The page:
If you were to evaluate any given commercial customer’s insurance program, you’d take a look at a few things. What are the coverages? Where are the gaps in coverage? And of course, you’d want to know what the total price is. And in dissecting the price, you’d find that the workers compensation premium is anywhere to a third to half of the total premium! That’s a big chunk.
In many states, there are laws that permit insurance companies and clients to lower the premium if they meet certain guidelines. Almost always, the most popular guideline is the safety committee. The safety committee is designed to compel the client to hold regular (often times monthly) meetings where the topics are all on the safety of the workforce.
Of course, there are guidelines to running a safety committee. If you want the credit from the insurance company and the state you’re operating in, you’ll want to apply for recognition of a “certified” safety committee. Once accepted, you’ll need to follow some strict but not unattainable rules. As the owner, you’ll need to appoint members, and a leader to hold the committee accountable (and our recommendation is that it shouldn’t be you, the owner). You’ll need to have meeting minutes kept every time, and there should be action items that come out of each meeting for the committee members to work on with their crews.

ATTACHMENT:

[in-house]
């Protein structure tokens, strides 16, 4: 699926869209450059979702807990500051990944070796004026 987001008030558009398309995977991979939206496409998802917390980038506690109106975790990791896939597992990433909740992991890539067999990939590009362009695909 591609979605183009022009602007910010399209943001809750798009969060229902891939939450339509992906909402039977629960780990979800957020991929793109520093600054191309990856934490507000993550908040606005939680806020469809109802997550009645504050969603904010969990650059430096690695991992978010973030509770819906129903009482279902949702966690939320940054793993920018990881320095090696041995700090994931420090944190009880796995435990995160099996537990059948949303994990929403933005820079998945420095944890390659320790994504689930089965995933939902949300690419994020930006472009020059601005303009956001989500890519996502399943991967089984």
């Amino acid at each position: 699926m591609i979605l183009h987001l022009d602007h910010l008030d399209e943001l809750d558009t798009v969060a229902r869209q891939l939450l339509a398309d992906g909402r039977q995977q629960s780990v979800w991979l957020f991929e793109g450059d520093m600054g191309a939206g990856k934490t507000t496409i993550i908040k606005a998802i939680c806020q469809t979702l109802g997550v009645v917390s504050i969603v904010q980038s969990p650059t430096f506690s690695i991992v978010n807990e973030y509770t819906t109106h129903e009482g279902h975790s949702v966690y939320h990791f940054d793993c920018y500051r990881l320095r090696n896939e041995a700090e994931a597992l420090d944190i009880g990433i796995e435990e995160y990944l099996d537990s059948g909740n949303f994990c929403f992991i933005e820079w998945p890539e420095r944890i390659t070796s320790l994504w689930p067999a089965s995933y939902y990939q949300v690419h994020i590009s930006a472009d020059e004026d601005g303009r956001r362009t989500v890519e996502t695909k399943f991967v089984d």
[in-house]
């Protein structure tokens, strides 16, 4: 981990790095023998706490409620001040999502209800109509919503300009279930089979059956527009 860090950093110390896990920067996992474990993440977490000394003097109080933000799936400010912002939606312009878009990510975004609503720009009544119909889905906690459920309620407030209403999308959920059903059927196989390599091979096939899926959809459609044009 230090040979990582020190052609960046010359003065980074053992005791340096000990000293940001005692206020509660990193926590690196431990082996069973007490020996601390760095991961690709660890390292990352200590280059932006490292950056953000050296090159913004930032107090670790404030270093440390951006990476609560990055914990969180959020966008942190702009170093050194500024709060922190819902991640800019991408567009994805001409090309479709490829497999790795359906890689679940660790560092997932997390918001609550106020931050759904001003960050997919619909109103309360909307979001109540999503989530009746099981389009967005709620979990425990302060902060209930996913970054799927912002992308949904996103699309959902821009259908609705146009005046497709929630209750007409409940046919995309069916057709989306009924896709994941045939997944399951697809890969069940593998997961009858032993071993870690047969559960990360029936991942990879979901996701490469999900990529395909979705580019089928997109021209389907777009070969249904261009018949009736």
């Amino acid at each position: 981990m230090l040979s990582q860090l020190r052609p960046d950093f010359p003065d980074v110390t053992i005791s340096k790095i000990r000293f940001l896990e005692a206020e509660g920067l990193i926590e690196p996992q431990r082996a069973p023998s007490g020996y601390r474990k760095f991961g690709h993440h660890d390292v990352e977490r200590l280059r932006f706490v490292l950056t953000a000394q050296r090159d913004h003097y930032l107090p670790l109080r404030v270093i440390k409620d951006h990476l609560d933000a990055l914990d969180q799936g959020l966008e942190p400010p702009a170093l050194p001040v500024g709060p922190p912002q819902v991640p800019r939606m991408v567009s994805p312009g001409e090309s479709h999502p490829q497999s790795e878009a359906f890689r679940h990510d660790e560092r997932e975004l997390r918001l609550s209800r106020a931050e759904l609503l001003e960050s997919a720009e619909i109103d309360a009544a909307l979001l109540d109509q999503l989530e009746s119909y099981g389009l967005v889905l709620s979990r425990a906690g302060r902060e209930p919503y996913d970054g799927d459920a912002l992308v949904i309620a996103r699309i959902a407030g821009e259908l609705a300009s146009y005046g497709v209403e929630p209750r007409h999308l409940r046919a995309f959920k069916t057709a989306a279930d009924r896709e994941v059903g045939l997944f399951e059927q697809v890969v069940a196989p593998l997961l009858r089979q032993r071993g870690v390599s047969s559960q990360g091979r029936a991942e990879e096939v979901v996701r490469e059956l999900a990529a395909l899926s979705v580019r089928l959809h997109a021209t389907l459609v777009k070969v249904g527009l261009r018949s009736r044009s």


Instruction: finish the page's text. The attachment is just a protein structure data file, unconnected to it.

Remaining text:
Safety committees aren’t always the answer. If you’re a small enough company, it may cost more to run the meetings that what savings you’ll realize on your workers compensation premium. Do the math on what it would take to run a great safety committee – you’d be surprised at what the costs can be sometimes.
So to get back to our question, “are safety committees required?” the answer is: it depends (if you’re a frequent reader of this blog, you’ll know this is a popular answer of ours). From a state & local government perspective, the answer is no. From your employees perspective, the answer may be yes. You’ll be the ultimate decision maker on what effects a safety committee can have on your organization. And chance are if you’re a believer, your employees will be as well.